"What I found is there's a lot of similarity between traditional country, metal and punk," he says. "That's why you see so many punk bands covering Johnny Cash."He credits the spaciousness of the rootsy country sounds on "I'm Not the Devil" to the band, called the Tone Deaf Hippies, to the group getting more comfortable in working in the small studio outside of El Paso. The Sonic Ranch studio kind of has that romantic sensibility about it, as if they went way the hell out there to find the real thing to begin with.

"We were able to come out with a bigger sounding album and were able to manipulate the room a little better," he says. "It was basically just a little adobe room. The main complex out there is really quite large. But where we recorded was like a mile away and it's the only freestanding building around. It's probably a couple of thousand square feet  with everything, I mean everything in there, the recording area, the booth. We were out there for a couple of weeks."

Jinks learned a few licks of country music from his father at the age of 16, and learned from him a little about Cash, Waylon Jennings and Merle Haggard. But at that time he wanted to be the next James Hetfield of Metallica. Even so, he says he was often found in some back room before his metal band performances, strumming country songs on an acoustic guitar.

Unchecked Aggression played around the Dallas-Fort Worth "metro-plex" for the most part, covering such influences as Metallica. Megadeath, Anthrax and Pantera."Those guys are fantastic," he says.

When the band broke up he didn't know what to do. So a little over 10 years ago he was coming out of his last day job, working 30 hours a week, getting gigs three times a week. He started to do more acoustic guitar shows in Denton, and pretty soon was able to live, somewhat, playing shows in that style, perfecting his baritone country singing voice. Then started to do some recording, starting with his best first effort being "Cast No Stones" on his own label in 2010. After five years of relative futility, he he it big with "I'm Not the Devil," again made on his own label.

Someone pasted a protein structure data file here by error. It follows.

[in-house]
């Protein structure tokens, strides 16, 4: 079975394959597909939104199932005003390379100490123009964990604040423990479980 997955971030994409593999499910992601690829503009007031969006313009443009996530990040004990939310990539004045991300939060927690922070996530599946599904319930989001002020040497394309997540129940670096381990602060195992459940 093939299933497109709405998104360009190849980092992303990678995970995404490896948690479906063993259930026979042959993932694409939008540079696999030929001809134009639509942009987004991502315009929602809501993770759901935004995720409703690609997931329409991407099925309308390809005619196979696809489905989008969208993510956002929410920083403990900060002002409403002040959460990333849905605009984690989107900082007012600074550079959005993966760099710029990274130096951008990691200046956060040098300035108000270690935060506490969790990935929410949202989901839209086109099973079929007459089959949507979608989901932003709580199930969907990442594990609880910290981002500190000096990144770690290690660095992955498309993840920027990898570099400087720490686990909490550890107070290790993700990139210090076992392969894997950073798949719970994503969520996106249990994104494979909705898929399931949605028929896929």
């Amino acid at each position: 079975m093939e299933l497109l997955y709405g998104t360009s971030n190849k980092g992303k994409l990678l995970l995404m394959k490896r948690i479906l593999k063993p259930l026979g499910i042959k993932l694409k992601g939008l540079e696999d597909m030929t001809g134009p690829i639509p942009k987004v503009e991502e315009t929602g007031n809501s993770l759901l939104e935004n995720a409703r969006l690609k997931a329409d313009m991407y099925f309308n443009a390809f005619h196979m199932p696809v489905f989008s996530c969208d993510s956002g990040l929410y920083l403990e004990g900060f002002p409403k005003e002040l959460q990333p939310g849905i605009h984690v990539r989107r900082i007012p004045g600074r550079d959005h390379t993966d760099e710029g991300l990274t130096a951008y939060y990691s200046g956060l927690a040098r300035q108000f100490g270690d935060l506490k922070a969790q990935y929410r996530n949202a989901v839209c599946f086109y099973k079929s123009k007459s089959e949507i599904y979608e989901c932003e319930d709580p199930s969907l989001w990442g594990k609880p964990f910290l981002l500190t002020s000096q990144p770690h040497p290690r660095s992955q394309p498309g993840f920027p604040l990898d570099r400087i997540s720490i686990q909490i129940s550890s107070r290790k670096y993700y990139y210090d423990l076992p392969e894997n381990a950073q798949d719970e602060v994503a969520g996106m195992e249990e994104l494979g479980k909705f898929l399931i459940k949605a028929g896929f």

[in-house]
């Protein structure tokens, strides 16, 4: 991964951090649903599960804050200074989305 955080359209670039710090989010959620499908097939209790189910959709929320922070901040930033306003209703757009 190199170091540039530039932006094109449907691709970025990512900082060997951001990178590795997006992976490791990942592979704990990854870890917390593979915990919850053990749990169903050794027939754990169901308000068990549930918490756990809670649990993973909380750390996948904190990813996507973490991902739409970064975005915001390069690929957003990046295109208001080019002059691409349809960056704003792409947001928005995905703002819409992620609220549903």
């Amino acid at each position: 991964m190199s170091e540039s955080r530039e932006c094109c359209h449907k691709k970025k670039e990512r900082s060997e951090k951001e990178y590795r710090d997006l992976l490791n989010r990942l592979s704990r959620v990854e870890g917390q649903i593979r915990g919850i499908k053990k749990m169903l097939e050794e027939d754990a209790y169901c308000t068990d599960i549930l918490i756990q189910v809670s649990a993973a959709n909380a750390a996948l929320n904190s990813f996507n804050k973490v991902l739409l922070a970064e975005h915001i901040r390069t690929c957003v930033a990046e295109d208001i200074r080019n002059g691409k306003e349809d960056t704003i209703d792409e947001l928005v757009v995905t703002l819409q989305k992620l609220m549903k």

The album is about more than trucks, honky tonk life and cheatin' hearts, the standard fare of country. Take, for example, the song "Heavy Load," which was the last song recorded for the record. As he sings:
The train jumped track some time ago
You can't root that heavy load
It's all downhill from now
And be sure we paid the toll
The train jumped track some time ago

I heard the voice of the fourth beast say
Come and see
And I looked and behold a pale horse
And his name that sat on him was Death
And Hell followed with him

With a song like 'Heavy Load,' that sounds definitely apocalyptic," he says. "With all that about the rider and the pale horse, I draw back to something from metal and punk. I still like that intensity a lot, the social commentary. I'm always drawn the the heavy subjects. I do it without distortion now."

Now he's, along with Whitey Morgan, who he often tours with, one of the twin towers of the new dark bearded and tatooed dudes in alt-country. He's writing new songs with Morgan, as well as a host of other songwriters he's met with the newfound attention from the success of "I'm Not the Devil."

"I've been picking the brains of other writers, my contemporaries," he says. "I'm working on (a new album) right now. It's going to be drastically different because I'm learning how to hold back, getting more focused on the songwriting."